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Sunday, June 13, 2021

Institutional collapse in Nepal

The current political crisis is a symptom of institutions that have not fulfilled their roles for a long time


May 30, 2021 7:32:27 pm
Nepal President Bidhya Devi Bhandari and Prime Minister K P Sharma Oli. (Reuters file)

Written by Sambridh Ghimire

The current situation in Nepal proves the adage, “power tends to corrupt, and absolute power corrupts absolutely”. President Bidya Bhandari has yet again dissolved the House of Representatives (HoR) on the recommendation of PM K P Sharma Oli and announced mid-term polls in two phases on November 12 and 19. This comes at a time when the nation is recording an average of 8,000 covid infections daily. This is the result of a year-old intra-party struggle within the Nepal Communist Party (NCP) which the Supreme Court disintegrated to its constituent parties — Unified Marxist Leninist (UML) and Maoist Centre (MC). Consequently, Oli could not win a vote of confidence and a faction of the UML — the Madhav Nepal faction — went on to support Deuba for the post of premier. There were overlaps in the claims presented by both the leaders, following which the President refused to allow the formation of a new government.

The nation, which had seen over 20 governments in the past 30 years, had pulled up its socks after the Constitution was promulgated. But it seems that the honeymoon period is over. This systemic failure is a result of years of dereliction, led by the country’s institutions.

The President and the prime minister bear the most significant responsibility for the current political stalemate. The provision dealing with dissolution in the Constitution of Nepal 2015 categorically states that it can only occur after all other constitutional government formation alternatives are frustrated. This was further strengthened by the recent verdict of parliament reinstatement and the Rajbiraj Bhandari case. The current case presents prima facie evidence to prove the circumvention of other alternatives and questions the President’s intention. First, the President granted 21 hours to the legislators to submit their claim to form the government. The intent and motive can be inferred as mala fide as there has been a practice of granting at least a week in the past. Second, without a thorough investigation, the President concluded that both the claims to form the government were unjustified.

The executive led by the prime minister has repeatedly acted beyond the constitution’s scope and undermined the legislature’s authority by recommending ordinances to circumvent it. Moreover, PM Oli should have vacated his position when he lost the vote of confidence on May 10. The reappointment of Oli as the prime minister under Art. 76(3) has no ethical, moral or political relevance. Ideally, the prime minister should have resigned. If not, the President ought to use her prudence and not reappoint the person who has lost the confidence of the HoR.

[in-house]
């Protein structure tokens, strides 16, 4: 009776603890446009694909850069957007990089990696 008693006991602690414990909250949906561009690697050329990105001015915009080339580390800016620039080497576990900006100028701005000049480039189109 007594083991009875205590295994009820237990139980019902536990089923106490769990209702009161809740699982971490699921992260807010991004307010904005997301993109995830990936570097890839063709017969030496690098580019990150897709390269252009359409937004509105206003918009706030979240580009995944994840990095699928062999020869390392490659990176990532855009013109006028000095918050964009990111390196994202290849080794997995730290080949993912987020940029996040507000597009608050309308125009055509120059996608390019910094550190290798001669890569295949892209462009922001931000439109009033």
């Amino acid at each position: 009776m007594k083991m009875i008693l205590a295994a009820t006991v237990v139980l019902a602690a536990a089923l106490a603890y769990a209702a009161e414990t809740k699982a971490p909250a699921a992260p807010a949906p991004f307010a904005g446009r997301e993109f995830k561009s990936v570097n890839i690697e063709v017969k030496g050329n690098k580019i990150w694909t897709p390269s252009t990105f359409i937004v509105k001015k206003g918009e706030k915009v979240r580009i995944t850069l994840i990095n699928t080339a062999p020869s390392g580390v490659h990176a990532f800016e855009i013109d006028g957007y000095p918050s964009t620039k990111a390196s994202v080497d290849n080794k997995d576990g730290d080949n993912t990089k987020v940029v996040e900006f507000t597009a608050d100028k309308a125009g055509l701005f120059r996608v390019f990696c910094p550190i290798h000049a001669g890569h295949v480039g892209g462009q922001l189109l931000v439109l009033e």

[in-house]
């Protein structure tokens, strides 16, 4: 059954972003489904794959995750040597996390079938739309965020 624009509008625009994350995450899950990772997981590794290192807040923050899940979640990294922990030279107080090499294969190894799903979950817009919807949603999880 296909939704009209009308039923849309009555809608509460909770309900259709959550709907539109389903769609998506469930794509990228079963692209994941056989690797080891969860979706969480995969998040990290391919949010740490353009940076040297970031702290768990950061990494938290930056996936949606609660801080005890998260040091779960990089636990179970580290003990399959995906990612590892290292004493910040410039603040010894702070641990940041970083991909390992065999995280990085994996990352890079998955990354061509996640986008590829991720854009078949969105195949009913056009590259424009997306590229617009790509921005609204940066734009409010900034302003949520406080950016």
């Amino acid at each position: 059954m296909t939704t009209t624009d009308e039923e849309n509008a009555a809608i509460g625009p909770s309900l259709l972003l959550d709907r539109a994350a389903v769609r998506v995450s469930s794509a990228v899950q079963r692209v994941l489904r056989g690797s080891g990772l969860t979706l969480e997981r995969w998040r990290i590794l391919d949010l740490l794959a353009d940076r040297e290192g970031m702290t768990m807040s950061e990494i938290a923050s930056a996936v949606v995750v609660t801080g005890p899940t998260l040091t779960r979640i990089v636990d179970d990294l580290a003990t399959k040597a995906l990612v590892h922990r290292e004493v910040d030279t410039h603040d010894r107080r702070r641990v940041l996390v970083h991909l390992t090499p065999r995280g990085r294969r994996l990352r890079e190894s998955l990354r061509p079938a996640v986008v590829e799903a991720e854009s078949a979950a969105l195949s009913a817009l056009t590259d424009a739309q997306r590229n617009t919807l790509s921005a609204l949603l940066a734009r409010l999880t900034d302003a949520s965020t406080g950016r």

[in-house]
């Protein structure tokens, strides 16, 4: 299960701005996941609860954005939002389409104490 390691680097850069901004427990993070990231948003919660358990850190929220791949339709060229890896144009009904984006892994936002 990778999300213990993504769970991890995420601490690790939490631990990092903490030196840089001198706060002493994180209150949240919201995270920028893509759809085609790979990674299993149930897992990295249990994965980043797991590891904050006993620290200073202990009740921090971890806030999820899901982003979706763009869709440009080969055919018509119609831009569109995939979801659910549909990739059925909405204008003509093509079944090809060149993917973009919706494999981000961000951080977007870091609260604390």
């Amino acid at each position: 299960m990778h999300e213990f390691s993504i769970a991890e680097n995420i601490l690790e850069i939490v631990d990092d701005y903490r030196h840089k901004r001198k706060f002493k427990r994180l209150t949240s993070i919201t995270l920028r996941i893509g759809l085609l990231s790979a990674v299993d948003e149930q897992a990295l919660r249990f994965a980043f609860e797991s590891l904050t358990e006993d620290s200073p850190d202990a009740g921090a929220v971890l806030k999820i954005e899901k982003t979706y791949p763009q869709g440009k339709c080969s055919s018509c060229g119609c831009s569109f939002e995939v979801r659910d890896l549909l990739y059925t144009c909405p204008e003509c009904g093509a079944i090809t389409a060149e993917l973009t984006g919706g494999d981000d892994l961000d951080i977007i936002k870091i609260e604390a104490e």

The country’s supreme court has time and time again dismissed the prime minister’s decisions — the unification of the UML and MC, dissolution of parliament and appointment of non-MPs as ministers. Ordinarily, this should evoke a realisation of a mistake but his actions do not appear to show repentance.

Experts have predicted that the third wave of Covid-19 is impending in South Asia. If this happens, Nepal too will be affected. At the time of ramping up health facilities and managing inoculation drives, should the prime minister announce snap polls?

But it would be unfair to pin the systemic failure of the nation on just the catalyst, as it requires a long and gradual decay of the institutions. In the case of Nepal, these include but are not limited to the legislature and judiciary. State organs which are created to safeguard democracy and ensure good governance have been responsible for anarchy and despair.

The legislature of Nepal has been infamous for its ineptitude since the 1990s. This ineptitude crept into the Constituent Assembly and the framers, due to their parochial attitude, impulsively drafted ambiguous provisions. Having experienced the perils of vague provisions in the 1990s, it ought to have been their obligation to envisage complex situations while drafting the constitution.

The perversion of the ’90s is still reverberating in parliament as the political parties have degraded to the point that they are forming alliances with the opposition parties in contravention of the democratic party system in Nepal. The culture of floor-crossing and horse-trading is flourishing.

Finally, the judiciary has witnessed all these events and has been a silent abettor to the current political turmoil. In the recent verdict on the reinstatement, the Supreme Court conveniently dismissed the role of the President in the matter of dissolution. This came when the President’s actions created a series of controversies in the nation by subduing the legislature and overpowering the executive. It is unpardonable that the judiciary turned a blind eye to such a critical perennial matter.

The future of a democracy depends on the vibrance and vigilance of its institutions. It is a tragedy that in Nepal, the institutions could not evolve themselves and were responsible for weakening the system rather than strengthening it.

The writer is a political analyst

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